Each year, Colorado State University celebrates the teaching, research and service achievements of CSU students, alumni and friends, academic faculty, administrative professionals and classified staff. Theresa Barosh, Ecology PhD student, was awarded the Martin Luther King Jr. Scholarship. The scholarship is awarded to a graduate student for outstanding achievement in academics and service to and advancement of diversity. Kate Huyvaert and Paul Doherty of Fish, Wildlife, and Conservation Biology were awarded the Office of International Program Distinguished Service Award which recognizes faculty or staff who have made a significant impact campus-wide on internationalization efforts of Colorado State University. Maria Fernandez-Jiminez of Forest & Rangeland Stewardship received the Interdisciplinary Scholarship Award-Team which recognizes her as a part of a team whose interdisciplinary scholarship has had a major impact nationally and/or internationally, or who have demonstrated their potential to do so. Congratulations to everyone!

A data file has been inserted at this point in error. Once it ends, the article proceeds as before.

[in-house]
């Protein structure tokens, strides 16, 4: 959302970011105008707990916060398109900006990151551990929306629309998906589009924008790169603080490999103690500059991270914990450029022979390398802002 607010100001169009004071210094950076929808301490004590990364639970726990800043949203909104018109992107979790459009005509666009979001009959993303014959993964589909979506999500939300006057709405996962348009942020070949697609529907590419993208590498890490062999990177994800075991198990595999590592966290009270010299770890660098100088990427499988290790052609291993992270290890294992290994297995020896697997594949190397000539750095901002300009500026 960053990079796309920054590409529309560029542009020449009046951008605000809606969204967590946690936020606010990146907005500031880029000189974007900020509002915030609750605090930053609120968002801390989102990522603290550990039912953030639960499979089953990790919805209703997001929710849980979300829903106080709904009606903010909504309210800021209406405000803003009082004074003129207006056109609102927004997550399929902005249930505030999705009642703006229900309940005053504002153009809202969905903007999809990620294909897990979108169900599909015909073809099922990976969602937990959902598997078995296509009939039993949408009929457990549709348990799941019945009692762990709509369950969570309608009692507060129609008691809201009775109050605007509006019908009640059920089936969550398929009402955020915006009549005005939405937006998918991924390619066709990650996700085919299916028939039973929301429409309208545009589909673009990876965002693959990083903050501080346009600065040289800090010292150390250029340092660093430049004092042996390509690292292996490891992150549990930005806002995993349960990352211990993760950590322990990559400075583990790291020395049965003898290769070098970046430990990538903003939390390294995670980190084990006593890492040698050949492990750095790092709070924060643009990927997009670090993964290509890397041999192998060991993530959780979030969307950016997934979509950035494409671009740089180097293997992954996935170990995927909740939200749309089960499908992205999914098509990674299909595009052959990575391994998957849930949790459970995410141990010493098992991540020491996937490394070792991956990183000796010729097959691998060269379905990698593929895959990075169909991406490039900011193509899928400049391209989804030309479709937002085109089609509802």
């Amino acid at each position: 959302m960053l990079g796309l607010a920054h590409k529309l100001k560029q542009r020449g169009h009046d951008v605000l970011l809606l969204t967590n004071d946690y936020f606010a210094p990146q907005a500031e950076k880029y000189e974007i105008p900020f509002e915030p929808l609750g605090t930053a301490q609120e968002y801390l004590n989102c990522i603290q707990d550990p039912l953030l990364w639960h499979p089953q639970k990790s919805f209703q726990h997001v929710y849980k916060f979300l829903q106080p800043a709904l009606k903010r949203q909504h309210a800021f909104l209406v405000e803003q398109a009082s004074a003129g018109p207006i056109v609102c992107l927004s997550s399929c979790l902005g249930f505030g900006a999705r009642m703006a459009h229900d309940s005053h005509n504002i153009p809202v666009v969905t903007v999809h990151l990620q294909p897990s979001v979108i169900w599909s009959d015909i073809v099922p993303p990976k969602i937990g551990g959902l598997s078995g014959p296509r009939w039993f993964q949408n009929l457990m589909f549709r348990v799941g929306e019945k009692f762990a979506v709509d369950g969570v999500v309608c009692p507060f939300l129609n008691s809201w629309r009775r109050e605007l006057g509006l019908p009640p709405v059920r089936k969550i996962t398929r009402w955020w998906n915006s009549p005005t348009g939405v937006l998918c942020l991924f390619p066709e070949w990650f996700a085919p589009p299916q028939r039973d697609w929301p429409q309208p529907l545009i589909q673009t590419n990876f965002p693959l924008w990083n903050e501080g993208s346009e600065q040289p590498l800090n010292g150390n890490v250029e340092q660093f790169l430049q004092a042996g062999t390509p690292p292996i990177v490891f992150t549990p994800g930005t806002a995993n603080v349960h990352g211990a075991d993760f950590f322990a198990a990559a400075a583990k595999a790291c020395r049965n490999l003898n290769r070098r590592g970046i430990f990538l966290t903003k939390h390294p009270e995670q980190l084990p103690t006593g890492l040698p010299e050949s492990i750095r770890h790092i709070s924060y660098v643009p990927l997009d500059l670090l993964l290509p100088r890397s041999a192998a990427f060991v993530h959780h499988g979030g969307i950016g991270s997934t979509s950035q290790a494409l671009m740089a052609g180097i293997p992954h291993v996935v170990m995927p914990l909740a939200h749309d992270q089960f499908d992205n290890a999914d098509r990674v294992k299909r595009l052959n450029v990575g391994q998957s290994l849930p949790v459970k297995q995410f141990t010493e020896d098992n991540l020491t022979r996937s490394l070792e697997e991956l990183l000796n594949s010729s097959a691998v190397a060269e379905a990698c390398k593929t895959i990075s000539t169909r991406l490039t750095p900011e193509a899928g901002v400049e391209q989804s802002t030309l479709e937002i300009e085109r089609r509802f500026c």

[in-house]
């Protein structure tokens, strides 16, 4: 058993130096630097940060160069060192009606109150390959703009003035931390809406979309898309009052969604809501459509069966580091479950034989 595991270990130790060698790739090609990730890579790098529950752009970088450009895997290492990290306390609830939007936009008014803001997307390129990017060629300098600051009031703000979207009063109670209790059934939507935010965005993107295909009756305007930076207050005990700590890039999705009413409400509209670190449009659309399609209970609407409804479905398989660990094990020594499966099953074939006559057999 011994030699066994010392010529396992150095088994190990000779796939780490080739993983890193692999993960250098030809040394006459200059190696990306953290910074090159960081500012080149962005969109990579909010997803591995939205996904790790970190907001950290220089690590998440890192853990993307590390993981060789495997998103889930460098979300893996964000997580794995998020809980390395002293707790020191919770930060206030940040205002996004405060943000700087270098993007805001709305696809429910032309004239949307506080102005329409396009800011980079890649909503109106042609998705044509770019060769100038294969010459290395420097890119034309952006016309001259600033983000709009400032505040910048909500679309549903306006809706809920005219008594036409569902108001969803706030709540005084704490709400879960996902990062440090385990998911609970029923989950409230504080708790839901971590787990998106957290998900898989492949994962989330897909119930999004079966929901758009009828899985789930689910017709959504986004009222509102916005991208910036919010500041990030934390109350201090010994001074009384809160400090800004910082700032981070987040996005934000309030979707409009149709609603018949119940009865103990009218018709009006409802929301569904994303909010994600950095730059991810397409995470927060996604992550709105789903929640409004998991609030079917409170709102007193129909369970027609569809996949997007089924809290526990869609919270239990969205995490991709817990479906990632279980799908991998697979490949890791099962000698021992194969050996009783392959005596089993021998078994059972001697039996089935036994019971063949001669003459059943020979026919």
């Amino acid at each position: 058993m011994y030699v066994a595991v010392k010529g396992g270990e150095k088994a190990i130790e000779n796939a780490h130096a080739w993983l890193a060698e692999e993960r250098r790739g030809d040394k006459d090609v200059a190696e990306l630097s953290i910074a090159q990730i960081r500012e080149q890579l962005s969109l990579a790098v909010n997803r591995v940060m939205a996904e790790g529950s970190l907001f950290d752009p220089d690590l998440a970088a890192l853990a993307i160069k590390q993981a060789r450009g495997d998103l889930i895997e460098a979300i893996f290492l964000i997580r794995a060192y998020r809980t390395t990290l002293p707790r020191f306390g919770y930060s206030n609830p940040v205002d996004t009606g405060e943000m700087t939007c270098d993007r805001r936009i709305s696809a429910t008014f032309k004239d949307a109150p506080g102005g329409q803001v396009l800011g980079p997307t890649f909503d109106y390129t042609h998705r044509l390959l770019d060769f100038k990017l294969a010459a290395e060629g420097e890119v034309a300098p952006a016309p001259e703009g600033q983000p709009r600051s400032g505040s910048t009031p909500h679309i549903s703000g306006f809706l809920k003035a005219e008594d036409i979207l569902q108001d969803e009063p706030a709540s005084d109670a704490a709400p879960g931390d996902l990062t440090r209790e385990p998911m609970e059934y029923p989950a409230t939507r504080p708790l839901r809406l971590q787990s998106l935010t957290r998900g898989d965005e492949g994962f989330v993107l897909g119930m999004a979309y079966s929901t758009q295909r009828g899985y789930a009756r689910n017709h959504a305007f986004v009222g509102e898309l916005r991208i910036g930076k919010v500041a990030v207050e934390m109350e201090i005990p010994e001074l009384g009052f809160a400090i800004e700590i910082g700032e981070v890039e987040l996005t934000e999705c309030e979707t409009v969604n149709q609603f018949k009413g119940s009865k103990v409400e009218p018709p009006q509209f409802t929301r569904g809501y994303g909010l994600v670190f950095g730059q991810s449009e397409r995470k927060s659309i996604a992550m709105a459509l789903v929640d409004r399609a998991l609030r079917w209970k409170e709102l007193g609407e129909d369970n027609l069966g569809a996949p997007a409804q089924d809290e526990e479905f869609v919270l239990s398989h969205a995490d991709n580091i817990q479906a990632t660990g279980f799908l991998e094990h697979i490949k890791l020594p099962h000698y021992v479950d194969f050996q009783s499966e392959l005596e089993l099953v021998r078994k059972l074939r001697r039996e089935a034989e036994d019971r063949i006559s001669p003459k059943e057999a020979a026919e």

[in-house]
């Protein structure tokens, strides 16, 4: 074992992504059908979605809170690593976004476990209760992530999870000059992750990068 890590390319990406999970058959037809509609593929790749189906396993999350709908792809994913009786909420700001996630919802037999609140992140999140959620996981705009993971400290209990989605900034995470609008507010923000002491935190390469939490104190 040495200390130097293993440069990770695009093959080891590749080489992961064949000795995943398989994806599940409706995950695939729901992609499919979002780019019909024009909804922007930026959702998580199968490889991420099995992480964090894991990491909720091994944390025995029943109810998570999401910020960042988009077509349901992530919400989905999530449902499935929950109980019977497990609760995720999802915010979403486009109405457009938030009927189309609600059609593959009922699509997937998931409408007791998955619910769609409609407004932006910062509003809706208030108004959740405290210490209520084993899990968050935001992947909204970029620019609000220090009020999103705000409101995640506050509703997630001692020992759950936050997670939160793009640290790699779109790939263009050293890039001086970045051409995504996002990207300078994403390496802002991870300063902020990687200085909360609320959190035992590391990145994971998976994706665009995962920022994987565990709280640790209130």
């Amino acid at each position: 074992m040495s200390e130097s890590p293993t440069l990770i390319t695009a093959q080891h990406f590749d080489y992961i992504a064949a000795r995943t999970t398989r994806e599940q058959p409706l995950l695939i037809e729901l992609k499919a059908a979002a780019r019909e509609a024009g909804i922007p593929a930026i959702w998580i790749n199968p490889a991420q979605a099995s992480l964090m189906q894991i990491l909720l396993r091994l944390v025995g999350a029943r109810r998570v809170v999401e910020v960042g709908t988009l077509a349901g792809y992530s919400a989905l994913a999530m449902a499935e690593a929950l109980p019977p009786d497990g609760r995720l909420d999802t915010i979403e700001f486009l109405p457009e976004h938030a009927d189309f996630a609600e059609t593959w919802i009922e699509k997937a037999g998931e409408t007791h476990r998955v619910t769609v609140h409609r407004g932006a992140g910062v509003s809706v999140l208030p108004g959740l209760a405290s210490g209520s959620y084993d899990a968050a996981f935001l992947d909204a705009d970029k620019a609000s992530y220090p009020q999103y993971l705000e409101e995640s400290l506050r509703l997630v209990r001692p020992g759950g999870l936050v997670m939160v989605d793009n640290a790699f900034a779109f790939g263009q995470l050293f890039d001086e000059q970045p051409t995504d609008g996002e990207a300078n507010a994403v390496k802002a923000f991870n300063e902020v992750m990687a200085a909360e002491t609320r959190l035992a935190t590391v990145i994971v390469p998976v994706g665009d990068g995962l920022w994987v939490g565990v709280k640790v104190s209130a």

Livestock producers can help lessen greenhouse gas emissions

The global livestock sector supports about 1.3 billion producers and retailers around the world, and is a significant global economic contributor. This sector is also an important source of greenhouse gases, which includes carbon dioxide, methane and nitrous oxide. Now, a new study from an international team of scientists - including Colorado State University's Richard Conant - has found that this sector could significantly reduce greenhouse gas emissions, a priority for organizations including the United States Environmental Protection Agency. This could be accomplished while maintaining the economic and social benefits from the livestock sector. Conant, associate dean and professor, Department of Ecosystem Science and Sustainability, is one of the authors on the new analysis, published March 22 in Nature Climate Change. Mario Herrero, chief research scientist at the Commonwealth Scientific and Industrial Research Organisation in Australia, is the lead author. "Manufacturing livestock products requires emission of greenhouse gases," explained Conant.